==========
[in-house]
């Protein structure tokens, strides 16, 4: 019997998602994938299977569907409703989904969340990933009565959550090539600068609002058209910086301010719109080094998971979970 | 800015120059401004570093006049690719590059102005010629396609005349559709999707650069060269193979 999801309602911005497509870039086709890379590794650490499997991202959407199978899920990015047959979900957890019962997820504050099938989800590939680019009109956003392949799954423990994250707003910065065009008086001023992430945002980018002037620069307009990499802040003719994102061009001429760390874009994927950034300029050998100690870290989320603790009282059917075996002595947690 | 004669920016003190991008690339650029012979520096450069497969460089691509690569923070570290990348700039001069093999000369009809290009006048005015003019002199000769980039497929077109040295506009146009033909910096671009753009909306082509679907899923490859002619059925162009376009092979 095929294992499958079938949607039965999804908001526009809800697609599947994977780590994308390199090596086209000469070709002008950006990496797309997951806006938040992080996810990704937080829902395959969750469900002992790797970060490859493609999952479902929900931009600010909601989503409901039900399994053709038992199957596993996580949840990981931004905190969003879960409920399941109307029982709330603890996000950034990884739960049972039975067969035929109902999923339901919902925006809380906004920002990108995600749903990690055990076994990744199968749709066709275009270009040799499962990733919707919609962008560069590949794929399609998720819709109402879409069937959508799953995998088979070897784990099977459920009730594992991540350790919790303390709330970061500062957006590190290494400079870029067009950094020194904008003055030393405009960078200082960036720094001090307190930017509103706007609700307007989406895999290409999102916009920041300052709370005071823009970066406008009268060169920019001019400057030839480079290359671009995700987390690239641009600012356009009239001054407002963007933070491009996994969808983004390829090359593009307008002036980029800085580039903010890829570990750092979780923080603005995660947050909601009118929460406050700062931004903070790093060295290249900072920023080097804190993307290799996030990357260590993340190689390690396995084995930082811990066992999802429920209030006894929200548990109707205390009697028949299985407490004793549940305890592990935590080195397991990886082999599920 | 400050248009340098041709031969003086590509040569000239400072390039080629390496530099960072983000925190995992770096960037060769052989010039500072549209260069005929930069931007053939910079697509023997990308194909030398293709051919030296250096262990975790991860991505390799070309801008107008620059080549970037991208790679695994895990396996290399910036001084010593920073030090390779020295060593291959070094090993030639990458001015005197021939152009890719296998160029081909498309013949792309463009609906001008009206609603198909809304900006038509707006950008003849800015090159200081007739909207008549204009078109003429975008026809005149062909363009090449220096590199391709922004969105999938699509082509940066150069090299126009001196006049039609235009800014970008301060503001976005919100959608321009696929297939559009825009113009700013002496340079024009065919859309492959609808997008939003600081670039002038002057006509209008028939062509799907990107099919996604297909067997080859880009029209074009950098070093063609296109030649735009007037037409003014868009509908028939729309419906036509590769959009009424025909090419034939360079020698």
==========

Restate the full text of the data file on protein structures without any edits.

[in-house]
């Protein structure tokens, strides 16, 4: 019997998602994938299977569907409703989904969340990933009565959550090539600068609002058209910086301010719109080094998971979970 | 800015120059401004570093006049690719590059102005010629396609005349559709999707650069060269193979 999801309602911005497509870039086709890379590794650490499997991202959407199978899920990015047959979900957890019962997820504050099938989800590939680019009109956003392949799954423990994250707003910065065009008086001023992430945002980018002037620069307009990499802040003719994102061009001429760390874009994927950034300029050998100690870290989320603790009282059917075996002595947690 | 004669920016003190991008690339650029012979520096450069497969460089691509690569923070570290990348700039001069093999000369009809290009006048005015003019002199000769980039497929077109040295506009146009033909910096671009753009909306082509679907899923490859002619059925162009376009092979 095929294992499958079938949607039965999804908001526009809800697609599947994977780590994308390199090596086209000469070709002008950006990496797309997951806006938040992080996810990704937080829902395959969750469900002992790797970060490859493609999952479902929900931009600010909601989503409901039900399994053709038992199957596993996580949840990981931004905190969003879960409920399941109307029982709330603890996000950034990884739960049972039975067969035929109902999923339901919902925006809380906004920002990108995600749903990690055990076994990744199968749709066709275009270009040799499962990733919707919609962008560069590949794929399609998720819709109402879409069937959508799953995998088979070897784990099977459920009730594992991540350790919790303390709330970061500062957006590190290494400079870029067009950094020194904008003055030393405009960078200082960036720094001090307190930017509103706007609700307007989406895999290409999102916009920041300052709370005071823009970066406008009268060169920019001019400057030839480079290359671009995700987390690239641009600012356009009239001054407002963007933070491009996994969808983004390829090359593009307008002036980029800085580039903010890829570990750092979780923080603005995660947050909601009118929460406050700062931004903070790093060295290249900072920023080097804190993307290799996030990357260590993340190689390690396995084995930082811990066992999802429920209030006894929200548990109707205390009697028949299985407490004793549940305890592990935590080195397991990886082999599920 | 400050248009340098041709031969003086590509040569000239400072390039080629390496530099960072983000925190995992770096960037060769052989010039500072549209260069005929930069931007053939910079697509023997990308194909030398293709051919030296250096262990975790991860991505390799070309801008107008620059080549970037991208790679695994895990396996290399910036001084010593920073030090390779020295060593291959070094090993030639990458001015005197021939152009890719296998160029081909498309013949792309463009609906001008009206609603198909809304900006038509707006950008003849800015090159200081007739909207008549204009078109003429975008026809005149062909363009090449220096590199391709922004969105999938699509082509940066150069090299126009001196006049039609235009800014970008301060503001976005919100959608321009696929297939559009825009113009700013002496340079024009065919859309492959609808997008939003600081670039002038002057006509209008028939062509799907990107099919996604297909067997080859880009029209074009950098070093063609296109030649735009007037037409003014868009509908028939729309419906036509590769959009009424025909090419034939360079020698």